If you’re sick with vomiting and diarrhea at the same time, the loss of electrolytes can be more significant. Certain medications and chronic conditions like diabetes can also prompt more frequent urination and fluid loss.
Aside from heat, exposure to dry air in cold climates and high altitudes can put you at risk for dehydration.
You may have heard the advice that drinking eight glasses of water a day is necessary for staying hydrated. However, there isn’t much evidence to support this claim.
Personally, it’s hard to keep an accurate log of how often I refill my water bottle. Plus, the “eight glasses rule” doesn’t take into account the water that comes from the foods I eat.
Water from food accounts for roughly 19% of total fluid intake, according to the National Academy of Sciences (NAS). They suggest that an adequate daily fluid intake for healthy adults ages 19–30 years is 3.7 liters for men and 2.7 liters per day for women. That’s about 16 and 11 cups, respectively.
It’s possible, but rare, to drink too much fluid. This can lead to a dangerous condition called hyponatremia, or low blood sodium.
I focus on these four tips to keep migraine at bay:
If you’re experiencing fever, vomiting, or diarrhea, it’s important to replenish fluids with electrolyte-infused beverages like coconut water or sports drinks. Another critical time to rehydrate is during and after a workout or when you’re exercising outdoors.
If you become severely dehydrated, speak to a doctor or dietitian about your hydration needs and how to rehydrate safely.
Symptoms can vary based on age and the presence of other health conditions. Some people experience nausea and sensitivity to light or sound. Pain may involve pressure or a throbbing sensation on one side of the head.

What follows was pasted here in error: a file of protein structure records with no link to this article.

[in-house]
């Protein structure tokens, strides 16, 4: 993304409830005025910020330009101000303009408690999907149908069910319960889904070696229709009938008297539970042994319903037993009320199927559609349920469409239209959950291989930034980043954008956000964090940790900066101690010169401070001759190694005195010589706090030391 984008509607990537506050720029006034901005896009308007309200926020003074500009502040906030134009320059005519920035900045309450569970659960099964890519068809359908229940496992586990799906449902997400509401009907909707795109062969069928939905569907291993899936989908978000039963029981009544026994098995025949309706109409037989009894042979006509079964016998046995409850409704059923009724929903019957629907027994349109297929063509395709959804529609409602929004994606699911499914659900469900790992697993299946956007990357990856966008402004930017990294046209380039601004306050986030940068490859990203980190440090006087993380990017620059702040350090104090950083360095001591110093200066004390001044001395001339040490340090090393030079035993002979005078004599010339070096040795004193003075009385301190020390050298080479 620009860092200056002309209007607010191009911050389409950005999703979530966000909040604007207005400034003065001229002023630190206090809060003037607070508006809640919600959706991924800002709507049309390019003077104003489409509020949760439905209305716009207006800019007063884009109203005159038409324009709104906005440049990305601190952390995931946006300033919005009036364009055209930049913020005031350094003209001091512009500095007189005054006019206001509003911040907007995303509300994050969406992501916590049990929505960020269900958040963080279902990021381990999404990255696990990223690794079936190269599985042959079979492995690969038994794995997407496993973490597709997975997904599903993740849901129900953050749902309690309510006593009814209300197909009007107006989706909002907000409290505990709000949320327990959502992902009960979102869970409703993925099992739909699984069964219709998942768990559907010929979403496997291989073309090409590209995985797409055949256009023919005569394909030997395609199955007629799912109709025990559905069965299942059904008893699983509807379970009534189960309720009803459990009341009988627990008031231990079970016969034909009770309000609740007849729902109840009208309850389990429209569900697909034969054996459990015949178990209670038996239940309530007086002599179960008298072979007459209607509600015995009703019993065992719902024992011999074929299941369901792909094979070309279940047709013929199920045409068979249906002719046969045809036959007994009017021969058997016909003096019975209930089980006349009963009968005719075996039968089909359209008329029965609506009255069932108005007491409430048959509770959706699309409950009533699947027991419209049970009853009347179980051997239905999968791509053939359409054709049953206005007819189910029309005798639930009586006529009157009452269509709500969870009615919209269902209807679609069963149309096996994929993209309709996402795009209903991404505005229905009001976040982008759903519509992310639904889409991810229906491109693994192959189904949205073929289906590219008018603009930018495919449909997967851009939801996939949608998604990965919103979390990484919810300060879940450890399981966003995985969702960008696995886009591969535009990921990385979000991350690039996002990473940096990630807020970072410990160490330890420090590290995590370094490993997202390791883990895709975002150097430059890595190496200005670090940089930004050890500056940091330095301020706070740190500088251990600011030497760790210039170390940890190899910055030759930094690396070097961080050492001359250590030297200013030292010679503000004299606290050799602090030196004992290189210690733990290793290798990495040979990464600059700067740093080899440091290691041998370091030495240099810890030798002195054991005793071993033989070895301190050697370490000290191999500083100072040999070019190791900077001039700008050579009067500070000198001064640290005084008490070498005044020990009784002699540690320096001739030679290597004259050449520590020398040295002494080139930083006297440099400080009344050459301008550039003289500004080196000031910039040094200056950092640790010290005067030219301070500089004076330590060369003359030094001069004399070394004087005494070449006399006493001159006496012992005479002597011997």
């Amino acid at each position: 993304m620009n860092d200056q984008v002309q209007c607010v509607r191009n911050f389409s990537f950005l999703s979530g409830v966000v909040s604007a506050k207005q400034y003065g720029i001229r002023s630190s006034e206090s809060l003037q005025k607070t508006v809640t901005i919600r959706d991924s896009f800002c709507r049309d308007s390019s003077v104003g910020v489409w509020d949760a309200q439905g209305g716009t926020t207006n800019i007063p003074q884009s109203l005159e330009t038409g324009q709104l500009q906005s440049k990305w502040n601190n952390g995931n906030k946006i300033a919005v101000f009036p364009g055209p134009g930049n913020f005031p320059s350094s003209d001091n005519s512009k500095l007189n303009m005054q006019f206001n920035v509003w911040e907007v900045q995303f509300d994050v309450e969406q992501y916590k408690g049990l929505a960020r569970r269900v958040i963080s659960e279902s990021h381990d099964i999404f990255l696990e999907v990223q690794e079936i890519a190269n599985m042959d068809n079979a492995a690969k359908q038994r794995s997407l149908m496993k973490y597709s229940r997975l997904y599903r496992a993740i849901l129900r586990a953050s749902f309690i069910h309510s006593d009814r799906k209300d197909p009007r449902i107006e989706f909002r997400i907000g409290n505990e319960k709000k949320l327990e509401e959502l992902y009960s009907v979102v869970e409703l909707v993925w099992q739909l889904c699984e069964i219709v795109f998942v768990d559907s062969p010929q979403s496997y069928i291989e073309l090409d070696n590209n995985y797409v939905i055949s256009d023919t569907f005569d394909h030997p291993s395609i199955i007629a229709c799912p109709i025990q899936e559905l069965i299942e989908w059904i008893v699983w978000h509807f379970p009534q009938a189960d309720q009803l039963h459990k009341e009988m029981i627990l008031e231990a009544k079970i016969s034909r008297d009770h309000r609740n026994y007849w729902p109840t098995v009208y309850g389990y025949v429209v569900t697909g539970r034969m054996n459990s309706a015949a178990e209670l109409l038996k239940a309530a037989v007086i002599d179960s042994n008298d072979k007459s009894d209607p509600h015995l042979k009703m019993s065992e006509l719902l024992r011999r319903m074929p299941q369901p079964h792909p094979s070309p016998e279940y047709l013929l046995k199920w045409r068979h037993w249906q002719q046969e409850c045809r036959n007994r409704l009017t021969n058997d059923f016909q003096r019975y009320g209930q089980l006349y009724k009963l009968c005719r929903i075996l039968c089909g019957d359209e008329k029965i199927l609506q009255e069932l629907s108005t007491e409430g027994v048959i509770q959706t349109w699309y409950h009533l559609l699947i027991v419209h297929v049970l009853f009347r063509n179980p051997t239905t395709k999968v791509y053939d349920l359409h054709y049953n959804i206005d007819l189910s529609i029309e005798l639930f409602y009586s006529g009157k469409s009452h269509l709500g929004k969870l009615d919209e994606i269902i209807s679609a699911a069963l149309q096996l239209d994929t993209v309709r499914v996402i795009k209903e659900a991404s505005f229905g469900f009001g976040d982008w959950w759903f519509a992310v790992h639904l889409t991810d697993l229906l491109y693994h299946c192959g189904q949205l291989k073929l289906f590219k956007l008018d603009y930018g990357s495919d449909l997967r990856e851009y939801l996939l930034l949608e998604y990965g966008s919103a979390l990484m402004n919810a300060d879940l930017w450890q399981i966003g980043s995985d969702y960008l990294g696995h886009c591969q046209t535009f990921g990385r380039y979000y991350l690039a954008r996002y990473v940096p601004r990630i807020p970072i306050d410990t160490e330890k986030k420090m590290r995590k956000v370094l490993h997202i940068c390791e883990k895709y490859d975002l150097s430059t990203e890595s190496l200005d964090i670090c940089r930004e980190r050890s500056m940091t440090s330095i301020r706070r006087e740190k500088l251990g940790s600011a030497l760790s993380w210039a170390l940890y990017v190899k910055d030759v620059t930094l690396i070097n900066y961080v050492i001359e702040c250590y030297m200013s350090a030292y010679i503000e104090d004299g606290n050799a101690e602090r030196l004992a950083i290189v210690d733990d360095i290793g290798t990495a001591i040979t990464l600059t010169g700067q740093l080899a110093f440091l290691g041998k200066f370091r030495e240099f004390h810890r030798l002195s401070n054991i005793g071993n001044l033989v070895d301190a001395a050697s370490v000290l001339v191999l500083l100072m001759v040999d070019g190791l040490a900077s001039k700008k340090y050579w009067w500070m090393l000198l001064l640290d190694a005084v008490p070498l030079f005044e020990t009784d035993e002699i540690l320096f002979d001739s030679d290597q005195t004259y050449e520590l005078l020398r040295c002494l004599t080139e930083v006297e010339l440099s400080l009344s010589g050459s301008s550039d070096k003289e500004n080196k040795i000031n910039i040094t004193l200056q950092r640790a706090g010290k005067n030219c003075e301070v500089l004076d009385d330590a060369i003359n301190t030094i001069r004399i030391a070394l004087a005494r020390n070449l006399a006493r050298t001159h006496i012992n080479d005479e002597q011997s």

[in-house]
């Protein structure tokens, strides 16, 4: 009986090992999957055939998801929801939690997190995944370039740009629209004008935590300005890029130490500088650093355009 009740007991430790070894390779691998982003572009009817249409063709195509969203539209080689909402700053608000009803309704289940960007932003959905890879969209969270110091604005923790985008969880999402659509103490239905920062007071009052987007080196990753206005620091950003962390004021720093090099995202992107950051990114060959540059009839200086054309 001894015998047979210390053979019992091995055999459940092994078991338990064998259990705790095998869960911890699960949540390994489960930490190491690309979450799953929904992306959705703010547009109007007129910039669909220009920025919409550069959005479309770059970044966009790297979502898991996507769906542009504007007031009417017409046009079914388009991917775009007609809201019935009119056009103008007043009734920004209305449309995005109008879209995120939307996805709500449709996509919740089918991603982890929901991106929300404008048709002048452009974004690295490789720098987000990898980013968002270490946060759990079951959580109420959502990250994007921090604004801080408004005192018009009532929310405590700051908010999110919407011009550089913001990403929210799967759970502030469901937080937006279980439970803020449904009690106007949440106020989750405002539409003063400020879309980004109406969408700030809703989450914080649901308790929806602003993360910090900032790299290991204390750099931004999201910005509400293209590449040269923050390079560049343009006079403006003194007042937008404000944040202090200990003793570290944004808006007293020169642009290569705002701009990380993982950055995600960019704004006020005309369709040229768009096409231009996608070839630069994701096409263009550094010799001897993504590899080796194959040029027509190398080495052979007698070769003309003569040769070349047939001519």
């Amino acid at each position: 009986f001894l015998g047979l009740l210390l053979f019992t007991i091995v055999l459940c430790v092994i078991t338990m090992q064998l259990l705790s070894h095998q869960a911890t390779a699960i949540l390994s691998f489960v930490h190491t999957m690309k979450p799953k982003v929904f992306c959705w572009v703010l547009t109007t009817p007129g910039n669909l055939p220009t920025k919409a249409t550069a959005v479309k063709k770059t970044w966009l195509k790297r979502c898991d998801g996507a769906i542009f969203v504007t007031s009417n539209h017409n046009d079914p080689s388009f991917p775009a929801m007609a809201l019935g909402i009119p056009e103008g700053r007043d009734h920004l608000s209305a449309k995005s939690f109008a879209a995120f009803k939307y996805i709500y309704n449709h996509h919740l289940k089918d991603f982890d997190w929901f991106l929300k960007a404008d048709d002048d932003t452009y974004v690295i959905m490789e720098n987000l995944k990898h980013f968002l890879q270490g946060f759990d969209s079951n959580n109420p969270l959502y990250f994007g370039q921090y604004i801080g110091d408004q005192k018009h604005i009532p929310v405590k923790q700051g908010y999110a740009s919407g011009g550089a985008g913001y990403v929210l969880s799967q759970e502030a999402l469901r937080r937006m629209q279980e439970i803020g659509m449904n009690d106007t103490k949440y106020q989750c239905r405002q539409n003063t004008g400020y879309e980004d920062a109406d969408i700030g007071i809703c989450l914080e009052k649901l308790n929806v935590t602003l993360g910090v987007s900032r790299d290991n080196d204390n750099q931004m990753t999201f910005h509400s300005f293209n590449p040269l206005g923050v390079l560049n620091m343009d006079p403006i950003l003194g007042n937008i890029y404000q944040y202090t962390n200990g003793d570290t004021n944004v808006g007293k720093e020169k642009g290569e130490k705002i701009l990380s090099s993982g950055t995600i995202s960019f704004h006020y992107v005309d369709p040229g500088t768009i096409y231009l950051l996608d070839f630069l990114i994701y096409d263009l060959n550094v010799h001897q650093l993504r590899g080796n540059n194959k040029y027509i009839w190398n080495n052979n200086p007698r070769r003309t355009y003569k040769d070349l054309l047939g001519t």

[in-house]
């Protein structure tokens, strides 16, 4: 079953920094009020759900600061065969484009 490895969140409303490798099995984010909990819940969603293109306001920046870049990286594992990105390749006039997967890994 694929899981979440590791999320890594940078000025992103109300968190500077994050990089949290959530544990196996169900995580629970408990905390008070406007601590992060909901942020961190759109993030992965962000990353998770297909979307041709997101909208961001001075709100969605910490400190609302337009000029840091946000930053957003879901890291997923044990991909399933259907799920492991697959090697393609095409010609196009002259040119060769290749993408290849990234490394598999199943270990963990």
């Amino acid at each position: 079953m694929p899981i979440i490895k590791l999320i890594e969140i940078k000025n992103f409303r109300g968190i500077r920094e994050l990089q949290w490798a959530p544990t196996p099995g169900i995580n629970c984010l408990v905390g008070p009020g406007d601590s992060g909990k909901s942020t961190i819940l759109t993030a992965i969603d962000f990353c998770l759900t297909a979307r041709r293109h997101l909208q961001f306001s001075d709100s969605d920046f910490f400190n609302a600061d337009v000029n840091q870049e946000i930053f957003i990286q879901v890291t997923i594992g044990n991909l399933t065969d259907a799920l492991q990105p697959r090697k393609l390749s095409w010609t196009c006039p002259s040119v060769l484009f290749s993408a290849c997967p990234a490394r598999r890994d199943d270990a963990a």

A dehydration headache can last between 30 minutes and 3 hours, depending on how quickly you rehydrate. The pain can affect the entire head or be confined to one area like the front or back of the head.
Preventing dehydration can help reduce the likelihood of experiencing migraine symptoms. Electrolyte solutions like sports drinks can help you rehydrate more quickly than water alone.
Dehydration occurs when your body loses fluids faster than you can replace them. Signs vary from person to person and include headache, dizziness, and dry mouth.
Although dehydration doesn’t cause migraine, it can be a trigger for some people or worsen symptoms during a migraine attack.
Seek medical attention if the pain persists or you become severely dehydrated.
Medically reviewed on January 12, 2024
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About the author
Nandini Maharaj, PhD is a freelance writer covering health, work, identity, and relationships. She holds a master’s degree in counseling and a PhD in public health. She’s committed to providing thoughtful analysis and engaging wellness content. Her work has appeared in HuffPost, American Kennel Club, Animal Wellness, Introvert, Dear, and POPSUGAR. She is a dog mom to Dally, Rusty, and Frankie. Find her on Twitter or her website.